GRAND RAPIDS, Mich. (WOOD) — After receiving national attention for record-breaking absentee turnout, the Grand Rapids city clerk is providing perspective on what’s needed to be more efficient.
According to Kent County’s election results, 97,240 votes were cast by Grand Rapids residents this election. Of those, more than 59,000 were absentee.
News 8 documented the nearly 36-hour process completed by the absentee counting board inside DeVos Place.
“We probably could’ve used two more tabulators, but if we were running at that speed, I don’t know if that really would’ve helped us in the end,” Grand Rapids City Clerk Joel Hondorp told News 8 from his home office Thursday after working nearly 48 hours straight.
He previously explained the city identified a slight variance in paper weight between the two batches of absentees that were printed to keep up with interest. Identifying that prompted a visit from the vendor Wednesday and helped things get back on track.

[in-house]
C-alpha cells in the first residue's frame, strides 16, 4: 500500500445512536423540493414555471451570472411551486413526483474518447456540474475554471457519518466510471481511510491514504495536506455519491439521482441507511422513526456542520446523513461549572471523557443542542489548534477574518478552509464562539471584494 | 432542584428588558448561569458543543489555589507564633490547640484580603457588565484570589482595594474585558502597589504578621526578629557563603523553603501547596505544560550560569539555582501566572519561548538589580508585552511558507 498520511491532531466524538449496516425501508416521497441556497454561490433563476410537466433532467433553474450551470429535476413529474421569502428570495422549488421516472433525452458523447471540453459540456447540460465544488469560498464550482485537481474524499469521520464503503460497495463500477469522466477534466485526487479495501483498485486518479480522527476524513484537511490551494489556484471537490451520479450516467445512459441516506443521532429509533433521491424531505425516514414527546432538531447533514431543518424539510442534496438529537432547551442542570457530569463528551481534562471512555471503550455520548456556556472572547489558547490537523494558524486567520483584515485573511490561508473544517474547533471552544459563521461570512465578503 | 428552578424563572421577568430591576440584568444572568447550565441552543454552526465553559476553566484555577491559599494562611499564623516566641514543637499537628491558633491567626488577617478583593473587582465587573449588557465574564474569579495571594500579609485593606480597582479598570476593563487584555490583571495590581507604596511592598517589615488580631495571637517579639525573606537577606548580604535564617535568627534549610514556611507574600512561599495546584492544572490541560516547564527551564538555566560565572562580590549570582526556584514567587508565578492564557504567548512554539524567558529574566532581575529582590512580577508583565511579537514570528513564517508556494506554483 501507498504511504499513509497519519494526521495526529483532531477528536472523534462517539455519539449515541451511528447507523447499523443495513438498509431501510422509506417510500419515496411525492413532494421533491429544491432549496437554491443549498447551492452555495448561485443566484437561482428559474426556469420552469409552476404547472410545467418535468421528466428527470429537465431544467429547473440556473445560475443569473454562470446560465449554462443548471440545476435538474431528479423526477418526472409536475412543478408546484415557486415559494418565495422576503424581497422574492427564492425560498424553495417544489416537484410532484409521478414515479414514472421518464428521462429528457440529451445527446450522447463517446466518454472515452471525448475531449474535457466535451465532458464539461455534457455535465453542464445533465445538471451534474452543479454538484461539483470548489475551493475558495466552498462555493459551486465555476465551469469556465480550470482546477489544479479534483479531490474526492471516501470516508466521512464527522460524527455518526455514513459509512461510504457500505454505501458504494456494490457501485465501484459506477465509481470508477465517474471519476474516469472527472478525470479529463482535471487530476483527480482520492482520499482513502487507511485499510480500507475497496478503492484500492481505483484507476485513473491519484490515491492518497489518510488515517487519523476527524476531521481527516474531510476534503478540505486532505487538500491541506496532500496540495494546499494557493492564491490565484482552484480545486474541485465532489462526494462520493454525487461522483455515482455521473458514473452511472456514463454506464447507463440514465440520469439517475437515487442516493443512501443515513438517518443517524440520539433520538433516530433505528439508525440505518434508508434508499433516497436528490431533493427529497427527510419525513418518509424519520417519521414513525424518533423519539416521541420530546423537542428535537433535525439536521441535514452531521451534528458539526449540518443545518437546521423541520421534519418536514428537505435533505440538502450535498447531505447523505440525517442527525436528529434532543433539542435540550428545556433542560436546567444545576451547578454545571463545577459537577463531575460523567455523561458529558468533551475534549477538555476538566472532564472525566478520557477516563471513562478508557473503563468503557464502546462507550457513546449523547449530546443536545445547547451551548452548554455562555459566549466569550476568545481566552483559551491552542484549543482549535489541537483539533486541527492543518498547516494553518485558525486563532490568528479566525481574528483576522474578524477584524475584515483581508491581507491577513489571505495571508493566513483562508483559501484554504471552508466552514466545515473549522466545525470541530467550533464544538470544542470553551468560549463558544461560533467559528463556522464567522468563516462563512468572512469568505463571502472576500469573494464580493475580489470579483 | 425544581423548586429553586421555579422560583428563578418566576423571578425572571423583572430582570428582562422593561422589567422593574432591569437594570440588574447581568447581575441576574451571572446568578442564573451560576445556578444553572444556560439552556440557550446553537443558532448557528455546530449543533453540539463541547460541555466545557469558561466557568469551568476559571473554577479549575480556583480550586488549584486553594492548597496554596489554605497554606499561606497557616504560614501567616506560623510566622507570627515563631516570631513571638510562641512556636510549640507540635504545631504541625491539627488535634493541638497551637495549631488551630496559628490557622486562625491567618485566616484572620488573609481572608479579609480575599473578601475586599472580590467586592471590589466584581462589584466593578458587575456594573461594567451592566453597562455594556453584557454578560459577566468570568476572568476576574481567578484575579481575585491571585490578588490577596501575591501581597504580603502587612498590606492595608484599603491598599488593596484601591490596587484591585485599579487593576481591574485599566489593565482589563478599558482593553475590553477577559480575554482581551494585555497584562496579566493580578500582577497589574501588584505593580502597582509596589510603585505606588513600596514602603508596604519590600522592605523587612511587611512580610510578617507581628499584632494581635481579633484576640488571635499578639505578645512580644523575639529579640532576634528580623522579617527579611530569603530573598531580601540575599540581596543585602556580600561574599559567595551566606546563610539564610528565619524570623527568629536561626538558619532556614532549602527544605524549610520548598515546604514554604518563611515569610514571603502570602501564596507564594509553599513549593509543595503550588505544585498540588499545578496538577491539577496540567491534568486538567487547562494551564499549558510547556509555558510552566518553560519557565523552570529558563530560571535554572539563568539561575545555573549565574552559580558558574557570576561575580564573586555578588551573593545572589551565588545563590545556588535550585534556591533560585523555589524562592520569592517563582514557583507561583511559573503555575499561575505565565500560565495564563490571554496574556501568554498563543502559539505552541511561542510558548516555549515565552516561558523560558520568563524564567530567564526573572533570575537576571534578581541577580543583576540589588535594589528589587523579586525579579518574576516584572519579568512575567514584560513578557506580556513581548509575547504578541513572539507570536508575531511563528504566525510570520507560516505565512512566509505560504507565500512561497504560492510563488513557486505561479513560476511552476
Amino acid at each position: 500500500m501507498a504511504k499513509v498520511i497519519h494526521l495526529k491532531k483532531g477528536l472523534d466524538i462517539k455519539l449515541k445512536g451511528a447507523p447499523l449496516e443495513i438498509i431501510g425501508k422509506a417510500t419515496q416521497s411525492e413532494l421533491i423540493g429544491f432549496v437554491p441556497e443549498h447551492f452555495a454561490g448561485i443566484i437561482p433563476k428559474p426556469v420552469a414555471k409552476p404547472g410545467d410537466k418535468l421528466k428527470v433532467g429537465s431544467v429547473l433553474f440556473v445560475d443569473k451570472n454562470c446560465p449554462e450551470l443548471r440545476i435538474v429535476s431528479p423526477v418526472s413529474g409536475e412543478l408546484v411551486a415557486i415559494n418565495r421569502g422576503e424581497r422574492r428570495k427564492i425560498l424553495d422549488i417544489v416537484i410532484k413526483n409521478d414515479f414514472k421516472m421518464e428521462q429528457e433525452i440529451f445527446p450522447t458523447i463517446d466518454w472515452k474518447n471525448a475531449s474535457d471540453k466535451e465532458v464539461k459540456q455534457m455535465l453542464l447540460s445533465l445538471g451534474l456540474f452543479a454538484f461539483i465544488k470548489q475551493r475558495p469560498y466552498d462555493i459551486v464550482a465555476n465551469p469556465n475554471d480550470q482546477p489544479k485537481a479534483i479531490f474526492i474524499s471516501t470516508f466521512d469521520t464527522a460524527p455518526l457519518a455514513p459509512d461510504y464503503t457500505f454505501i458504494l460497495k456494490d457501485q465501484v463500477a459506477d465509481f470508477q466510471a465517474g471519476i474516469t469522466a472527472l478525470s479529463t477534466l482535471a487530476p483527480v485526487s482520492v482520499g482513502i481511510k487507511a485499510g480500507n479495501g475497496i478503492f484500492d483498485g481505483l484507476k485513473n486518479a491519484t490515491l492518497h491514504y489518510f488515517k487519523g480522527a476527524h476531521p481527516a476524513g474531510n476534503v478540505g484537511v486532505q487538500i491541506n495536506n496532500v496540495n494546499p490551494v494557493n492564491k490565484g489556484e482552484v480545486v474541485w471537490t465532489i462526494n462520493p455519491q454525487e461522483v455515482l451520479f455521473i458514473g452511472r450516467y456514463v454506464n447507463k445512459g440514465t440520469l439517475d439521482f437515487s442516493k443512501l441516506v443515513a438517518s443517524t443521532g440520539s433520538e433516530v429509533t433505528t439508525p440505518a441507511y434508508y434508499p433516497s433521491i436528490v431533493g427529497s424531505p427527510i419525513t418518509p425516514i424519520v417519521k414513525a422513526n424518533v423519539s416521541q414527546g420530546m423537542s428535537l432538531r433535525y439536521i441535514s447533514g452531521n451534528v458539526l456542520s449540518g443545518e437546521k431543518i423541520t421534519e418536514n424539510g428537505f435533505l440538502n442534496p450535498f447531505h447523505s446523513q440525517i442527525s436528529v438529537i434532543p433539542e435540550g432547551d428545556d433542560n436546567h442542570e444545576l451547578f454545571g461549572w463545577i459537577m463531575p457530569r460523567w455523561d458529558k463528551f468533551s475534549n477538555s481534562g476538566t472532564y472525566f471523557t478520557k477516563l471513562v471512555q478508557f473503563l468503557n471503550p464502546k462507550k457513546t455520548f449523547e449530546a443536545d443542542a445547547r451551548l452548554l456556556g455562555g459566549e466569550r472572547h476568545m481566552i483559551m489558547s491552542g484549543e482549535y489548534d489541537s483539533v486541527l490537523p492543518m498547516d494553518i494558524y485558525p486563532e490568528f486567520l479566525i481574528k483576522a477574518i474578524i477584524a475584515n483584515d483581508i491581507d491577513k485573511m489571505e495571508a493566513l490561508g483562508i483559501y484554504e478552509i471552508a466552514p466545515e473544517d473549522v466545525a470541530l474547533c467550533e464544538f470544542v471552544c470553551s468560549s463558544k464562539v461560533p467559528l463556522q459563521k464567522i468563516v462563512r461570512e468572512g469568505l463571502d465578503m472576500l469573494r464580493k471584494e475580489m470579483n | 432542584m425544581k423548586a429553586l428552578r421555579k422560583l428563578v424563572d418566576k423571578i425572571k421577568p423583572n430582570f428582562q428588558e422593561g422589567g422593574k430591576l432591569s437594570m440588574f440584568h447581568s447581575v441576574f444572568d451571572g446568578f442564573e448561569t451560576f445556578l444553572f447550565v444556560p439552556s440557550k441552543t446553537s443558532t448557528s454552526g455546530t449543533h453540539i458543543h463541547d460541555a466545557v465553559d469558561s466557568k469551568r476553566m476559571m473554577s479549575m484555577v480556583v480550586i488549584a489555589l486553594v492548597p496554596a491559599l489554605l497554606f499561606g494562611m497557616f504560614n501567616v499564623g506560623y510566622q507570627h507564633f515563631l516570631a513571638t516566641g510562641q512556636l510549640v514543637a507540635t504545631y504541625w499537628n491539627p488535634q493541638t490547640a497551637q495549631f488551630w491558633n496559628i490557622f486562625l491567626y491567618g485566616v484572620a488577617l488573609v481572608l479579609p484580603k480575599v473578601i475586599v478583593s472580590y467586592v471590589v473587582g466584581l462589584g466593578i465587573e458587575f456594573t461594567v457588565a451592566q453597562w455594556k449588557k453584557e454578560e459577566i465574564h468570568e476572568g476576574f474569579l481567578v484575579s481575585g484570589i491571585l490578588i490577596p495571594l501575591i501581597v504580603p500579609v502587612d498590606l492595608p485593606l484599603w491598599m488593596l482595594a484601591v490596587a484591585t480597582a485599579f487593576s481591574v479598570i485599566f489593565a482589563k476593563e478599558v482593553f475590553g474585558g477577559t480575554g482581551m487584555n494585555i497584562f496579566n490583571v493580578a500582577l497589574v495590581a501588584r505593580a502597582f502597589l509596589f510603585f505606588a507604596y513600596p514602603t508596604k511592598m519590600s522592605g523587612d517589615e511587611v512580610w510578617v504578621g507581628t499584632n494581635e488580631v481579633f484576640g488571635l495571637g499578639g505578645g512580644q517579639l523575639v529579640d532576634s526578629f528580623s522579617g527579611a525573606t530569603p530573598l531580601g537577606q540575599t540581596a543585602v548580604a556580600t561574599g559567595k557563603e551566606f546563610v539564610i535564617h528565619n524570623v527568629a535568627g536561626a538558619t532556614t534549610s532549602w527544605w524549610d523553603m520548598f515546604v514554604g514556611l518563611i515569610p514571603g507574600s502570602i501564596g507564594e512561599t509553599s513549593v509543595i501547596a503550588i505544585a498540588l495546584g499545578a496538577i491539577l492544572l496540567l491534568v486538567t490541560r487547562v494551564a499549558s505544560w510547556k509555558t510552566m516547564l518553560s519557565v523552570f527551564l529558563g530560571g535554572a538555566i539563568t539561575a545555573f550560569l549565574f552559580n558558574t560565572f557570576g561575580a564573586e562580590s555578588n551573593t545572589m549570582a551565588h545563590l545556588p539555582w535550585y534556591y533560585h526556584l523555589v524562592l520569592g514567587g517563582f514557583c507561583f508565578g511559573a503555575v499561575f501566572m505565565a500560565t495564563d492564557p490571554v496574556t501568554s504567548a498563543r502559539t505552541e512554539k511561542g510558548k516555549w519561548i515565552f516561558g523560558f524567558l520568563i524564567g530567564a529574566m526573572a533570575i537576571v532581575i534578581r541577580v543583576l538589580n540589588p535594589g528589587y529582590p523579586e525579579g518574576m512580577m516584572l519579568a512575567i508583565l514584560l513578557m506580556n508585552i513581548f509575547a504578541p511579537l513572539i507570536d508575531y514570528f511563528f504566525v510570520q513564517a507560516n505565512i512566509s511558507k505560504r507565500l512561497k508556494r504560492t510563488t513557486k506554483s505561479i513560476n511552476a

Even still, ballots could only be sent through about 25 at a time. Each time one was flagged for improper markings or a write-in candidate, it had to be adjudicated, sometimes taking several minutes to reach an agreement on the vote.
“You would need 76 regular tabulators all lined up with people basically running precincts to do that,” Hondorp explained when asked about expediting the process to get results as fast as possible.
When Proposal 3 passed overwhelmingly in 2018, it didn’t necessarily account for the added work load that’s created when more people vote by never stepping into a polling place. Added workload then means added fiscal impact.
Plus, current Michigan law prevents absentee ballots from being tabulated as they’re received. Certain jurisdictions could do some pre-processing Monday, but envelopes that were opened had to be recounted Tuesday morning before tabulations could actually start.
“Election Day has now become from a one-day event to a one-month event for the clerk’s office,” Hondorp said, adding the city hired five temporary staff members in response and leaned on other city departments for staff support.
For this election, the city received a $280,000 grant from the Center for Tech and Civic Life to lease more equipment and offer hazard pay for election workers stepping up amid COVID-19. The state also covered postage costs and provided personal protection equipment through the CARES Act.
Both are helpful sources of funding, but they can’t provide a permanent solution to voting trends that could remain even after the pandemic subsides.
“It’s going to change how we budget, how we staff,” the clerk said.